TIME World War II

Microsoft Co-Founder Discovers Spooky Remains of a Japanese Battleship

Paul Allen found the Musashi

Long-lost wreckage said to belong to a World War II Japanese battleship has been discovered by none other than Microsoft co-founder Paul Allen.

The philanthropist and Microsoft alumnus posted images on Twitter that appear to show the Musashi, once one of the two largest warships in the world. Allen said the ship was found 1 km deep by an unmanned submersible launched from his superyacht, the MY Octopus. The find near the Philippines was the culmination of an eight-year search.

“Since my youth, I have been fascinated with World War II history, inspired by my father’s service in the U.S. Army,” Allen said in a statement.

Allen showed the bow of the ship with a distinctive chrysanthemum, the flower of Japan’s royal family, and a massive anchor. The ship was one of two Yamato-class battleships constructed by the Japanese Imperial Navy, the largest class of warship built at the time, CNN reports.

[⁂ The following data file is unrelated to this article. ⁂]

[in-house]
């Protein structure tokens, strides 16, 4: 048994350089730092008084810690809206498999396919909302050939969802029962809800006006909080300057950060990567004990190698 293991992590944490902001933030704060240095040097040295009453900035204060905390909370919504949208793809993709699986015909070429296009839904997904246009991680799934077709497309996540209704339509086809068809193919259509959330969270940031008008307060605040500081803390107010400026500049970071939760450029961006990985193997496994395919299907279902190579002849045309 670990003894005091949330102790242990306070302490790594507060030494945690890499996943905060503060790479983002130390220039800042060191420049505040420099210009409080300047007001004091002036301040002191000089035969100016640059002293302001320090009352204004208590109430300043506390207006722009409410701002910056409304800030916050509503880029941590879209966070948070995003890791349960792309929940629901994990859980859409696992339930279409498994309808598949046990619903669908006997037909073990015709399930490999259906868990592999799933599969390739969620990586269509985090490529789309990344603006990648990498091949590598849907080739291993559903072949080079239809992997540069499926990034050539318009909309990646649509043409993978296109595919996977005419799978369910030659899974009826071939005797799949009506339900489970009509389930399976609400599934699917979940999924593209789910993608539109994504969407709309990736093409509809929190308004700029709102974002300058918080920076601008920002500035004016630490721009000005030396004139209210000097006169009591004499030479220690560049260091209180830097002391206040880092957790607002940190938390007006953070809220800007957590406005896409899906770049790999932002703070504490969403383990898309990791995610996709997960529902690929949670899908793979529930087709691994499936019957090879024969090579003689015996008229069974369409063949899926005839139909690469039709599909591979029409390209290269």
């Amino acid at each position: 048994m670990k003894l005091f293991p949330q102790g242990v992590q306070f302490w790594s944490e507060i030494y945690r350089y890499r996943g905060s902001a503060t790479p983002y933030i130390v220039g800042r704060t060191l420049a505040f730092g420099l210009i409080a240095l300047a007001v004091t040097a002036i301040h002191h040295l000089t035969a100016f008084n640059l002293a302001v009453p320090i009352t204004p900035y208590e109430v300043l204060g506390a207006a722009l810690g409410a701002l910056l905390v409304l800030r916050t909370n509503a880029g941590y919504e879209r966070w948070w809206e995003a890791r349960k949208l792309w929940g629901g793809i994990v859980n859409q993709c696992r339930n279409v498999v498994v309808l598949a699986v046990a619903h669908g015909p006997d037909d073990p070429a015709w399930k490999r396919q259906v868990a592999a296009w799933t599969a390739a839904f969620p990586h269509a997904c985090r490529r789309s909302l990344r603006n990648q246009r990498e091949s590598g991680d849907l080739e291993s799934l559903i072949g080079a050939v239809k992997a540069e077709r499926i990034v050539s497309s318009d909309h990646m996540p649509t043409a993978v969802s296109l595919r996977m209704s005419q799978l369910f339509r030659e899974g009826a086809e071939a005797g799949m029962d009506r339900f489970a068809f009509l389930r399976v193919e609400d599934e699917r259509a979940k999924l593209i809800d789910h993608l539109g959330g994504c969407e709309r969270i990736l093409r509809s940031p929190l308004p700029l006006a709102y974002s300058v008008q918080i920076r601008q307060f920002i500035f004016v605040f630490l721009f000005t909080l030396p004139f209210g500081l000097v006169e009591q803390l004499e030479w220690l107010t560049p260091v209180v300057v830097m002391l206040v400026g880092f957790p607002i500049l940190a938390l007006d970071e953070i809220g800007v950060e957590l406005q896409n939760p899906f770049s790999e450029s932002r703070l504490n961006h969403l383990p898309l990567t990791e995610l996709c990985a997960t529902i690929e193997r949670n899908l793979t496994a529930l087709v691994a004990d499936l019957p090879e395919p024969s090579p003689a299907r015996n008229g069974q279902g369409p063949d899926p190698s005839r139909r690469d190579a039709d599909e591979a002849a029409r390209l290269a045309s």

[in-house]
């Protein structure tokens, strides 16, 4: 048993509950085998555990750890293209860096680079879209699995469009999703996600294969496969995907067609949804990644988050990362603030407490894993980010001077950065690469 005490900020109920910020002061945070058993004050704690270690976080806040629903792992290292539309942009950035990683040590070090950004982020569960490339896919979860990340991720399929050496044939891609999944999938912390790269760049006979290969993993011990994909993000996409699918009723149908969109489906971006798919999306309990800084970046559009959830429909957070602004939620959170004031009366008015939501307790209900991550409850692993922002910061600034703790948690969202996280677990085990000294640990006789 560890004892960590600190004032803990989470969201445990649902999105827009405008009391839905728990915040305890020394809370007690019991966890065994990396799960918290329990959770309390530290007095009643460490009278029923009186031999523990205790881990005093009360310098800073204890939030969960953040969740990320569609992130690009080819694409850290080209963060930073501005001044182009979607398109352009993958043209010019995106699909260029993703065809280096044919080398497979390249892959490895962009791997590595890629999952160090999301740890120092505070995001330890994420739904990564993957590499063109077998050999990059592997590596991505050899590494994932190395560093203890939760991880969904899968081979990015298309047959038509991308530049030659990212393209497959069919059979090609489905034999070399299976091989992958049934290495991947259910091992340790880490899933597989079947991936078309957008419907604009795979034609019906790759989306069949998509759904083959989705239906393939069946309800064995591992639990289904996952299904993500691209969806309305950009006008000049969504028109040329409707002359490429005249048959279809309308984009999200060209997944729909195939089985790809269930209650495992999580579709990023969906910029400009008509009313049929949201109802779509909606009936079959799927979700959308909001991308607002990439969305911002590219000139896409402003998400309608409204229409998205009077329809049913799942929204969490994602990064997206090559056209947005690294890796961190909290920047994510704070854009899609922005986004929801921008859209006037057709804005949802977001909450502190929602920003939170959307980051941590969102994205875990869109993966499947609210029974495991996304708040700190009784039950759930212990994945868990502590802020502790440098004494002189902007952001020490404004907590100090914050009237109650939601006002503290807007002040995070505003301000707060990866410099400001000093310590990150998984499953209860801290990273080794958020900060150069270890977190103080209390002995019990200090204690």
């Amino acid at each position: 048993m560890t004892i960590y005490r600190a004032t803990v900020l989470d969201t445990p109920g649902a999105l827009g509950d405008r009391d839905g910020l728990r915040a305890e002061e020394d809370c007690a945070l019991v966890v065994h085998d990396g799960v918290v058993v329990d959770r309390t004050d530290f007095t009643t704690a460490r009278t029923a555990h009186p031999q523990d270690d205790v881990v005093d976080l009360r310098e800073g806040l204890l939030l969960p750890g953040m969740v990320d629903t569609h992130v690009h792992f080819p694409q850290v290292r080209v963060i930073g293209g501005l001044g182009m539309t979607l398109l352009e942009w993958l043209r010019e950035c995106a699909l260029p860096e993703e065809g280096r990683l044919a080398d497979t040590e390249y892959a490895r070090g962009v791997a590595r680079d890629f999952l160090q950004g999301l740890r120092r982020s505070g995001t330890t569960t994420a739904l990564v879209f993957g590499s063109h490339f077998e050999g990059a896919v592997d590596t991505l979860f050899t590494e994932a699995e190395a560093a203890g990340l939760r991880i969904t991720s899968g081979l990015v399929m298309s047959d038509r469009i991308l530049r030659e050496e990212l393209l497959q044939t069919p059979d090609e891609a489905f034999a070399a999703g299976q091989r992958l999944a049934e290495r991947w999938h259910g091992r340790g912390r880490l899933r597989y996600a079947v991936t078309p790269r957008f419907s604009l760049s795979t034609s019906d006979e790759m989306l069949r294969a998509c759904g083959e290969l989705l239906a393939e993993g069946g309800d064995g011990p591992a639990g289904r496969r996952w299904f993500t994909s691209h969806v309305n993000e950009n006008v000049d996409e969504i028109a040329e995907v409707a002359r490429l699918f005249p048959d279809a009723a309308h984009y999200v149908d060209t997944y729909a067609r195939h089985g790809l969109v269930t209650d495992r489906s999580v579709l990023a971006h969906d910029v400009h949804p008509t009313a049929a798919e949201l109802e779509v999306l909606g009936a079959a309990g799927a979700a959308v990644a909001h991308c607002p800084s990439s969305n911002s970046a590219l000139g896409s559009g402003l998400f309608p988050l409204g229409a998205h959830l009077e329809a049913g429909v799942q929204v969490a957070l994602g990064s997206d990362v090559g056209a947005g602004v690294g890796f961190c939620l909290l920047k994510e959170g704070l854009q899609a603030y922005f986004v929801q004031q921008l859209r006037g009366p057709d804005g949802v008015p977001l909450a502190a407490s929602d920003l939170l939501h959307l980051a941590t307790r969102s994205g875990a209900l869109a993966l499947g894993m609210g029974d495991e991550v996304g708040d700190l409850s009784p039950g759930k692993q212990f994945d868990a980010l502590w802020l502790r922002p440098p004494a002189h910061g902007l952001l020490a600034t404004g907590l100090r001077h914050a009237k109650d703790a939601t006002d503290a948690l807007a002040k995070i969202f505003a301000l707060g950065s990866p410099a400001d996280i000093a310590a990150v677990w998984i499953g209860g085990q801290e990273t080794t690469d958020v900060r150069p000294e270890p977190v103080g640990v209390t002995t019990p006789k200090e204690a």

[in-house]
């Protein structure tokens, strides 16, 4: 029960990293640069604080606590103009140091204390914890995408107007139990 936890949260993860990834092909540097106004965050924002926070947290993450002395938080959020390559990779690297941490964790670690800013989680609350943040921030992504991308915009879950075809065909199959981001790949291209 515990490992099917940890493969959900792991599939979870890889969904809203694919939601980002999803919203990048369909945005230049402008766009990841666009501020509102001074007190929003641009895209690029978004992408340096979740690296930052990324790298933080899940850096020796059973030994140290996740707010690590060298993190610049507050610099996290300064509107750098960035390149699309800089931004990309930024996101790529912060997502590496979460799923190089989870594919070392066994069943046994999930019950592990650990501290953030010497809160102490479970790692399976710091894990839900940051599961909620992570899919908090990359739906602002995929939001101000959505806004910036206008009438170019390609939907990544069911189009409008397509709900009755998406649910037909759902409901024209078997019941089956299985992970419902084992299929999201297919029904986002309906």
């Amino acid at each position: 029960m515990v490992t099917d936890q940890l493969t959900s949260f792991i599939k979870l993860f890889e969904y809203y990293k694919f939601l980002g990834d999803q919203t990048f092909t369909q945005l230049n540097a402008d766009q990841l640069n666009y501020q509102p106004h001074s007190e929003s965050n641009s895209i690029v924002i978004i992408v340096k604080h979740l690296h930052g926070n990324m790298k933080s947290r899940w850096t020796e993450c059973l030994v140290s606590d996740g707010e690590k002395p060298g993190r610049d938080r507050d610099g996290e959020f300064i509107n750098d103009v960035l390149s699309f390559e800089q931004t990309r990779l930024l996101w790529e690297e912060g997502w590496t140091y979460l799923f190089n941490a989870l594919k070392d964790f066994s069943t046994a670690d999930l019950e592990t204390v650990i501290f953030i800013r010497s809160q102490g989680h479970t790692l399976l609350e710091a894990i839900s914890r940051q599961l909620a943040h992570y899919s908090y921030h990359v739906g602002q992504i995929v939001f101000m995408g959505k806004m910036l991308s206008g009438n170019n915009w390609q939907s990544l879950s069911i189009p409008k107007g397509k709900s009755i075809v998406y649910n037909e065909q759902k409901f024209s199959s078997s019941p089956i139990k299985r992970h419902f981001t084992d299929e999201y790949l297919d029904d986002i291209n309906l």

The Musashi was sunk by the U.S. Navy in October 1944 with the loss of more than 1,000 crew.

Allen, who has a net worth estimated at $17.5 billion, is the owner of several U.S. sports teams including the Seattle Seahawks. He founded Microsoft alongside Bill Gates in 1975 and resigned from the Microsoft Board in 2000.

Tap to read full story

Your browser is out of date. Please update your browser at http://update.microsoft.com


Dear TIME Reader,

As a regular visitor to TIME.com, we are sure you enjoy all the great journalism created by our editors and reporters. Great journalism has great value, and it costs money to make it. One of the main ways we cover our costs is through advertising.

The use of software that blocks ads limits our ability to provide you with the journalism you enjoy. Consider turning your Ad Blocker off so that we can continue to provide the world class journalism you have become accustomed to.

The TIME Team